Should You Personalize Bible Verses That Aren’t Personal?

29450-cm-Jeremiah-29-11-social.pngMy wife is mad at me because I took away one of her favorite verses. Well, not me, actually, but Shannon McWilliams. Shannon’s teaching is usually derivative of my own, which is good because it keeps him from error. When he goes off on his own he tends toward heresy.

On this one occasion, however, he went off on his own, and when Pam told me what he said I made the mistake of agreeing with him.

So now she is mad at me.

The verse in question is Jeremiah 29:11—”For surely I know the plans I have for you, says the LORD, plans for your welfare and not for harm, to give you a future with hope.”

Great verse. You find it on Christian cards and all over the stuff they sell at Christian bookstores.

(Have you ever noticed that most Christian bookstores have more other stuff than actual books? That’s why Zondervan now calls its retail outlets “Family Christian Stores” rather than “Christian Bookstores,” though that does make it seem as if what they are selling are Christian families. It’s not. I’ve asked. The woman behind the counter just gave me a blank stare. Then took me over to the one shelf of books they had tucked away in the back of the store and showed me one on how to have a Christian family. Which made me wonder why, if they don’t sell Christian families but only books on Christian families, they shouldn’t call themselves “Stores with Books on Christian Families.” But I didn’t say that out loud. I just thanked her for being ever so helpful, and bought a Precious Moments figurine that said, “We All Needle Little Love” to give to Pam so that she wouldn’t be mad at me. Although I can’t remember why she was mad at me. Oh yeah, the verse. Aaaand we’re back.)

Jeremiah 29:11 is a verse that comforts and encourages a lot of people, my wife included. It says that no matter what is going on in your life, no matter how difficult things may be, God has good things planned for you.

Then Shannon went and pointed out that it wasn’t written to individuals who were personally going through tough times, it was written to a group of people, not an individual, specifically Jews who were in exiled in Babylon because they had refused to listen to God and heed his warnings.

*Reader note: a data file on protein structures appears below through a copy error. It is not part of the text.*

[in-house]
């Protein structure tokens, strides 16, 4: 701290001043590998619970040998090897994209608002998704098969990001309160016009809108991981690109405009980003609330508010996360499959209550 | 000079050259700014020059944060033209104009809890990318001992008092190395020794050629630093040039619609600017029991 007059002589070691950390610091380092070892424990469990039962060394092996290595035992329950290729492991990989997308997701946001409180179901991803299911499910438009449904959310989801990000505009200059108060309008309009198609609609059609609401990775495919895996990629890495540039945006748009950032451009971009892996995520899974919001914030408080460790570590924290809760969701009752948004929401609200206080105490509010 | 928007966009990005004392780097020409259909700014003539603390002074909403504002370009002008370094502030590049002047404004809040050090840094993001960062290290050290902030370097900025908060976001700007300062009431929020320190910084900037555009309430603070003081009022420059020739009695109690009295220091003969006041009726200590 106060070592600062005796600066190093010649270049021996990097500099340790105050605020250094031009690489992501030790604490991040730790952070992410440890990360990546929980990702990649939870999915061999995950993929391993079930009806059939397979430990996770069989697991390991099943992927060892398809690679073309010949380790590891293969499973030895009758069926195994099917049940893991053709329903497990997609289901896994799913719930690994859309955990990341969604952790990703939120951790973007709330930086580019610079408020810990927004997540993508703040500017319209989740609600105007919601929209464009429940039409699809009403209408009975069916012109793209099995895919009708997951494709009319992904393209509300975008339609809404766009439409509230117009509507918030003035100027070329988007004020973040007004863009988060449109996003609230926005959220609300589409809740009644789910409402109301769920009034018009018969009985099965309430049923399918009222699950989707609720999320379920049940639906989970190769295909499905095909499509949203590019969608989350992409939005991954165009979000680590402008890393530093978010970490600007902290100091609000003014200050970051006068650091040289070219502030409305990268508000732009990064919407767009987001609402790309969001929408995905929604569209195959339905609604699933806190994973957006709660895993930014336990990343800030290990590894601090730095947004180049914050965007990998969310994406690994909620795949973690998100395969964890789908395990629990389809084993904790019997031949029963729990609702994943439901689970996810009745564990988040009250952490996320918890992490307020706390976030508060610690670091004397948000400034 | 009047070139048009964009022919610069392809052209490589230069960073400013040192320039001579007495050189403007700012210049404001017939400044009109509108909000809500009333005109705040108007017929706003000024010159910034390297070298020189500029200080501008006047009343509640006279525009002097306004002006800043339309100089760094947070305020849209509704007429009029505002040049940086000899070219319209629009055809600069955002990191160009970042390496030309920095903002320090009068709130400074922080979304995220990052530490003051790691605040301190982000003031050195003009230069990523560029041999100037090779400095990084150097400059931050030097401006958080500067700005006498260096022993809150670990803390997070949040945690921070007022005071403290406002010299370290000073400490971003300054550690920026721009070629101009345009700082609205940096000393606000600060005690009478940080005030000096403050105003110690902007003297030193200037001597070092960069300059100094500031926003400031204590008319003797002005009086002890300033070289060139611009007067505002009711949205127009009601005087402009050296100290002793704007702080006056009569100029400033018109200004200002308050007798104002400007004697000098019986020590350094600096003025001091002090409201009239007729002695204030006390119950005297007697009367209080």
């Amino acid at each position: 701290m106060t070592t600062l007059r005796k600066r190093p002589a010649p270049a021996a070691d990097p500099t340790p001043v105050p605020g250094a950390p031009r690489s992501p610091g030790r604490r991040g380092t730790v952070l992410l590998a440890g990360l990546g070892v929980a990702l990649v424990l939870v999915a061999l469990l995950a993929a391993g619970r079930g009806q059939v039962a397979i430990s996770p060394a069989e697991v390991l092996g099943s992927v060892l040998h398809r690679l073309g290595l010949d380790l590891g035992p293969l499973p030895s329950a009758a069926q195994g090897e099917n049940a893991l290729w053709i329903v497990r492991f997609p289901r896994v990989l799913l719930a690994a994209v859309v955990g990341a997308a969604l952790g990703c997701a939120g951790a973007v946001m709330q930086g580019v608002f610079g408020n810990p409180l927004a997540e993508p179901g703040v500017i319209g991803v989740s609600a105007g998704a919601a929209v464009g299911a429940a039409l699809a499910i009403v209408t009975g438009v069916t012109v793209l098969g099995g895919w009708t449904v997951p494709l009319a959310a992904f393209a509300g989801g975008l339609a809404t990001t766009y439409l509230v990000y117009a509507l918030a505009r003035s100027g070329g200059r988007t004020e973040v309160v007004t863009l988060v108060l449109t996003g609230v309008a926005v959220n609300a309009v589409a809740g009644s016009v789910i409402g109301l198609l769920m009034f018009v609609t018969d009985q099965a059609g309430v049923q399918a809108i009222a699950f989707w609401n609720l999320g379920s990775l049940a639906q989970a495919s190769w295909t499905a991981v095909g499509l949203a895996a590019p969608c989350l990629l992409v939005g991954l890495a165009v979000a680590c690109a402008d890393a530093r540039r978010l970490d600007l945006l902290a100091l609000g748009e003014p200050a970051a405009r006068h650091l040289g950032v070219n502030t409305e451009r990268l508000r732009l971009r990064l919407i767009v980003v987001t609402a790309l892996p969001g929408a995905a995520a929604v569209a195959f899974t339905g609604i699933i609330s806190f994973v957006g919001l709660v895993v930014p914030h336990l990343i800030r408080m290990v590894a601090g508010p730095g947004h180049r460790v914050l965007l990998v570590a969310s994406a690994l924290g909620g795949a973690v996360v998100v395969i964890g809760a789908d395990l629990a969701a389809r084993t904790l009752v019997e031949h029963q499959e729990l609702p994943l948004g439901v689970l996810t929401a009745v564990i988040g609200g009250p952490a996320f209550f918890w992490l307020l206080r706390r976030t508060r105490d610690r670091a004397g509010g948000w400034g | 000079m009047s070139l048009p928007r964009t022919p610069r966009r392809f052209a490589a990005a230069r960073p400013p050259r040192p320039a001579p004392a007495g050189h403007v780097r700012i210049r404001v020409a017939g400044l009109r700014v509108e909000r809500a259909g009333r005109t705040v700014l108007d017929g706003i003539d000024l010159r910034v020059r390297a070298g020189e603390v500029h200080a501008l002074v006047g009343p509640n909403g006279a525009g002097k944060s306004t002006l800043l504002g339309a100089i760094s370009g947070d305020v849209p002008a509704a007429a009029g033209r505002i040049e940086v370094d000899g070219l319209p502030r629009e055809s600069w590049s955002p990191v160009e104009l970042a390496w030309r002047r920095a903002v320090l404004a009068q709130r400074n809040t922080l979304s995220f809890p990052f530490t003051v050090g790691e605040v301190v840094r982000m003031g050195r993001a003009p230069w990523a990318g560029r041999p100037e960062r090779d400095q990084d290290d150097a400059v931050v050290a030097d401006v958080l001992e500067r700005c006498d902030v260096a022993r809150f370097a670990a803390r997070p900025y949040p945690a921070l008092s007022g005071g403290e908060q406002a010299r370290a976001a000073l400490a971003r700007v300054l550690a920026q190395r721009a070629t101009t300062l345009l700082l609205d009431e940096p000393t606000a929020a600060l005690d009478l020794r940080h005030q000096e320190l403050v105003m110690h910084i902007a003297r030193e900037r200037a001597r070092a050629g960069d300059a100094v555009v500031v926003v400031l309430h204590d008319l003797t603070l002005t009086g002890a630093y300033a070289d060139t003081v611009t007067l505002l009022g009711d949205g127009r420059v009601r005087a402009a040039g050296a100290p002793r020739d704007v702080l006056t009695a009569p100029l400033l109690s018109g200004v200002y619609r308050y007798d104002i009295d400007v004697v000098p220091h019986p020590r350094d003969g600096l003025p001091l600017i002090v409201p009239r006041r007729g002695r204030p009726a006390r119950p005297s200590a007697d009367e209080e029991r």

It wasn’t even written to all Hebrews; Jews were those Hebrews who were from Judah. But not all Jews were exiled, only those Jews who lived in and around the power center of Jerusalem. The Babylonians weren’t concerned about and had no use for some goat herder in the southern arid regions of Judah.

And the promise of restoration wasn’t even for the people carried off in exile but for their children and grandchildren. The promise actually states that only after seventy years God would restore Judah. In other words, only after the generation that caused the exile had died out, much like the generation that left Egypt had to die out in the desert and only their children and grandchildren would make it to the Promised Land.

So the promise is really saying, “Settle down in Babylon, folks, because none of you will live to see the restoration of Judah.”

Not very encouraging, is it?

So what now? Am I saying that you should take down every picture or refrigerator magnet that has this verse ripped out of context and find your encouragement somewhere else?

Does Jeremiah 29:11 have nothing to say to Pam and other modern Christians trying to make it through times of difficulty?

What should you do?

Two things. First, understand the verse in its original context—it has something to say to you that you will miss if you only individualize it.

In it’s original context the verse says to the nations and everyone living in them that God pursues his plan of a world of justice, equality, peace, and righteousness and he will not be will not be dissuaded. Either join him and live, or pursue your greedy plans that pit people against each other, impoverish many and spread injustice—and live in exile.

That’s an important message to hear and to heed.

But the full sweep of the Bible says that the plans God has for his creation and everyone in it are good plans, plans that prosper not just some but all, plans that will allow you and everyone else to live in peace and righteousness and justice.

That’s what the kingdom of God is all about, and there is a place for you, as an individual, in it. God wants good things for you. He loves you and cares for you and your future.

So don’t be pessimistic about the future, but live in confident hope.

Jeremiah 29:11, isolated from its context, gives voice to that truth. Is it what Jeremiah was trying to say to his original audience? No. But would he agree that it’s true, and that in some sense it underlies the judgment he was pronouncing?

Yes, absolutely.

So keep the pictures. And be encouraged.

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